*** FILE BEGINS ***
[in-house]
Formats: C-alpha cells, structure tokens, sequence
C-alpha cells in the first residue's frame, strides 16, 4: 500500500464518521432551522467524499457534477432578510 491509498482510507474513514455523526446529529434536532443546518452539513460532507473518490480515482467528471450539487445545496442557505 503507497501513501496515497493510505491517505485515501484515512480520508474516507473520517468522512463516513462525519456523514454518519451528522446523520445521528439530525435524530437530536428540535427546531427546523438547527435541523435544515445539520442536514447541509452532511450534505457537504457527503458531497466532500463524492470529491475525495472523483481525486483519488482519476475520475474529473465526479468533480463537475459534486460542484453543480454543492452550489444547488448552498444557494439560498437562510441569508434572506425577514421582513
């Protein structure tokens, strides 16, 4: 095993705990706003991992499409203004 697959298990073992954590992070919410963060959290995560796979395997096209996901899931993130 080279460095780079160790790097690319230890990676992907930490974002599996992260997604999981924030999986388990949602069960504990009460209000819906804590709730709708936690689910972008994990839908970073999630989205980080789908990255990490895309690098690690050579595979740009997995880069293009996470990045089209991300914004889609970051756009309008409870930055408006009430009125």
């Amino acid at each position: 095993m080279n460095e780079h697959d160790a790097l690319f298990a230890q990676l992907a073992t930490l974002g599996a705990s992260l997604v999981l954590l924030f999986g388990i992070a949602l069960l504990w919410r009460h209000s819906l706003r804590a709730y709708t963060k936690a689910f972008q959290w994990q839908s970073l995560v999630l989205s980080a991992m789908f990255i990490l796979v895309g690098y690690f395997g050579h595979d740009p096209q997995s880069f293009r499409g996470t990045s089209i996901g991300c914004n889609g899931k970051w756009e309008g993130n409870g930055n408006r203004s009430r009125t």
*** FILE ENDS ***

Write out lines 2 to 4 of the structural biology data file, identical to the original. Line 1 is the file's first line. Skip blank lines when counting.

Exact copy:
Formats: C-alpha cells, structure tokens, sequence
C-alpha cells in the first residue's frame, strides 16, 4: 500500500464518521432551522467524499457534477432578510 491509498482510507474513514455523526446529529434536532443546518452539513460532507473518490480515482467528471450539487445545496442557505 503507497501513501496515497493510505491517505485515501484515512480520508474516507473520517468522512463516513462525519456523514454518519451528522446523520445521528439530525435524530437530536428540535427546531427546523438547527435541523435544515445539520442536514447541509452532511450534505457537504457527503458531497466532500463524492470529491475525495472523483481525486483519488482519476475520475474529473465526479468533480463537475459534486460542484453543480454543492452550489444547488448552498444557494439560498437562510441569508434572506425577514421582513
């Protein structure tokens, strides 16, 4: 095993705990706003991992499409203004 697959298990073992954590992070919410963060959290995560796979395997096209996901899931993130 080279460095780079160790790097690319230890990676992907930490974002599996992260997604999981924030999986388990949602069960504990009460209000819906804590709730709708936690689910972008994990839908970073999630989205980080789908990255990490895309690098690690050579595979740009997995880069293009996470990045089209991300914004889609970051756009309008409870930055408006009430009125």